My work is my response to the landscape. I believe that reading the landscape is a hard-wired survival skill in us all. Landscape holds our history and sustains us – it inhabits us as much as we inhabit it. I have chosen to work with natural materials from my local landscape as far as possible. I’ve also chosen to use traditional processes, which bring us closer to the landscape and lives lived on the land; processes such as forging and casting. The work celebrates the interaction of people with their cultural and natural environments. My design is led by what the processes and materials can achieve and how pieces feel when held. The surface patterns, textures and forms are integral to the making. The aesthetic is simple and understated. The character of a piece arises from the process of making and patina. Connecting with and creating in the landscape, a concern for sustainability and reflecting on the importance of the domestic is at the heart of my work. I want the viewer to find a sense of space and connection; and to reflect on the value of small lives well lived.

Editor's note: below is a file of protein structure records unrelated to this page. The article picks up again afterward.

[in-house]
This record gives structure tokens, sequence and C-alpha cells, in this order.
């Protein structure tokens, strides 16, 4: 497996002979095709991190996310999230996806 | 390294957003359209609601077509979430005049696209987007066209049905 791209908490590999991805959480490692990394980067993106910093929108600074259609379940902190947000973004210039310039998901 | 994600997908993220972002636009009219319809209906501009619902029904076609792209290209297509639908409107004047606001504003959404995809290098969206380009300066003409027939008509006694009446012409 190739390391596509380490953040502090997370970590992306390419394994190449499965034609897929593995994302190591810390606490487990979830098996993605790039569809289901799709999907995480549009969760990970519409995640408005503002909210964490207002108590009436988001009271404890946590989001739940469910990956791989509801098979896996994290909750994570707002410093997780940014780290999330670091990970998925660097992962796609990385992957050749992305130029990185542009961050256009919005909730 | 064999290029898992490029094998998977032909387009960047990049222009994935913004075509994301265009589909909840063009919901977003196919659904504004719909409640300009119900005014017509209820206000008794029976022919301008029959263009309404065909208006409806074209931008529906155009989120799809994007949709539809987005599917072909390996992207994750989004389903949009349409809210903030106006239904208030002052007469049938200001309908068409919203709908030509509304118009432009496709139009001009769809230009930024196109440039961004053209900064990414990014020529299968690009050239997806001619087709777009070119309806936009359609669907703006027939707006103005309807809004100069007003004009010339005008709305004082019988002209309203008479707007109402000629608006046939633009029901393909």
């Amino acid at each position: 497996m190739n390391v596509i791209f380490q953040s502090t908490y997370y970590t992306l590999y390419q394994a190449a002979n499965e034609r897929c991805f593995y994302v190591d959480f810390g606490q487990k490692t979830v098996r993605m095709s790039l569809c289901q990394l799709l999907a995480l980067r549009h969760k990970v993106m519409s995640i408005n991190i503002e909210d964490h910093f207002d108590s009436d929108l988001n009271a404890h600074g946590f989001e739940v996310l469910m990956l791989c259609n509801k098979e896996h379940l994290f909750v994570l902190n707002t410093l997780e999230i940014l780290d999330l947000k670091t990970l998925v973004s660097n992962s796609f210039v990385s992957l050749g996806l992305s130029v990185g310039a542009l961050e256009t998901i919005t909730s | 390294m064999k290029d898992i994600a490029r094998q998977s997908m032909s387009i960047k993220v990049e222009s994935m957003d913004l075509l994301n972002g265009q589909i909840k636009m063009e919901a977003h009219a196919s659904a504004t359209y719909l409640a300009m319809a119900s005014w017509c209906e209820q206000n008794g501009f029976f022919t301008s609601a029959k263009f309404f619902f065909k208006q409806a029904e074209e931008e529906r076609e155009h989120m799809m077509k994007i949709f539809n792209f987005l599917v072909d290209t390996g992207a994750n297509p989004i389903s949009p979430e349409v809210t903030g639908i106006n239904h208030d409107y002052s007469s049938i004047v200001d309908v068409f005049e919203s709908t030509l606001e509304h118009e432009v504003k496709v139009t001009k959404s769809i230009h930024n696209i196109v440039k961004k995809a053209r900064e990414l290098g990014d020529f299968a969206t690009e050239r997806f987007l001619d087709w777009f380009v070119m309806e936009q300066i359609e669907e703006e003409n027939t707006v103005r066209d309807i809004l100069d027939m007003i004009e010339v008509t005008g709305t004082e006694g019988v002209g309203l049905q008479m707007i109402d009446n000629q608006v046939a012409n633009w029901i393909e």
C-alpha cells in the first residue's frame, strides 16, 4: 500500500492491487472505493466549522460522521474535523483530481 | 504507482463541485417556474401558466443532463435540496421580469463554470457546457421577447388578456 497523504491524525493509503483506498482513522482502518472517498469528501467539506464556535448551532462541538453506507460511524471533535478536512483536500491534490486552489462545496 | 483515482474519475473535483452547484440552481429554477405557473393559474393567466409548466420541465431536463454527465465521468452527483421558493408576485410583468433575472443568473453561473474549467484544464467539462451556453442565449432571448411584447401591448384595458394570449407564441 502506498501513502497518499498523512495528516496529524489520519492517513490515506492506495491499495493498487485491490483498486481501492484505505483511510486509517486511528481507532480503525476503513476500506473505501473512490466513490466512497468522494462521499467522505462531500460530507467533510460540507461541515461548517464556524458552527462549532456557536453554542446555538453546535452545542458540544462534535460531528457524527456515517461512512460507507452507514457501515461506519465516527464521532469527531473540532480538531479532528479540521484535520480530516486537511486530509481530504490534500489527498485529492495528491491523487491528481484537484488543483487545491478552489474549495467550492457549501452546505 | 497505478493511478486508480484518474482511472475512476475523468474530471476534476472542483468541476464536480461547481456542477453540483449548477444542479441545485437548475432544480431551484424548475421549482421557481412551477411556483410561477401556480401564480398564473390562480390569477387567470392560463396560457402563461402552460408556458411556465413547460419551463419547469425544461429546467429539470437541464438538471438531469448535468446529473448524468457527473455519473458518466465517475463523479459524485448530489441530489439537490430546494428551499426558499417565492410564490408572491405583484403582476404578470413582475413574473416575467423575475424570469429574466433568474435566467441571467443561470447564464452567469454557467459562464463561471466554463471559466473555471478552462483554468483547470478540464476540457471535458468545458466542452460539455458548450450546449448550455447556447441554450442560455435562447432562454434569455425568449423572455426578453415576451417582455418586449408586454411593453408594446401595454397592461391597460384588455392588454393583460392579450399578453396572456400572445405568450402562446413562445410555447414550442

I use local sands and clay to make my moulds and a charcoal furnace so that I can cast in the landscape. The shapes are simple, hand-held vessels in bronze, silver or mixed metal. The process goes back to the Bronze Age and the earliest bronze workers.
Pattern-welded steel is a traditional indicator of quality steel much prized by the Vikings for blades. I have subverted this by making and using it for bowls and spoons. As a non-precious metal iron can be made precious by the time and skill invested to make a piece.
I continue to experiment with mixed metal castings and with incorporating sound into pieces. I am investigating other ways of mixing metals and designing other domestic forms such as kilt pins and bowls for outdoors. Using site-specific materials in the landscape remains important to my work.
All my items are individual, so I can discuss commissions if a particular piece is sold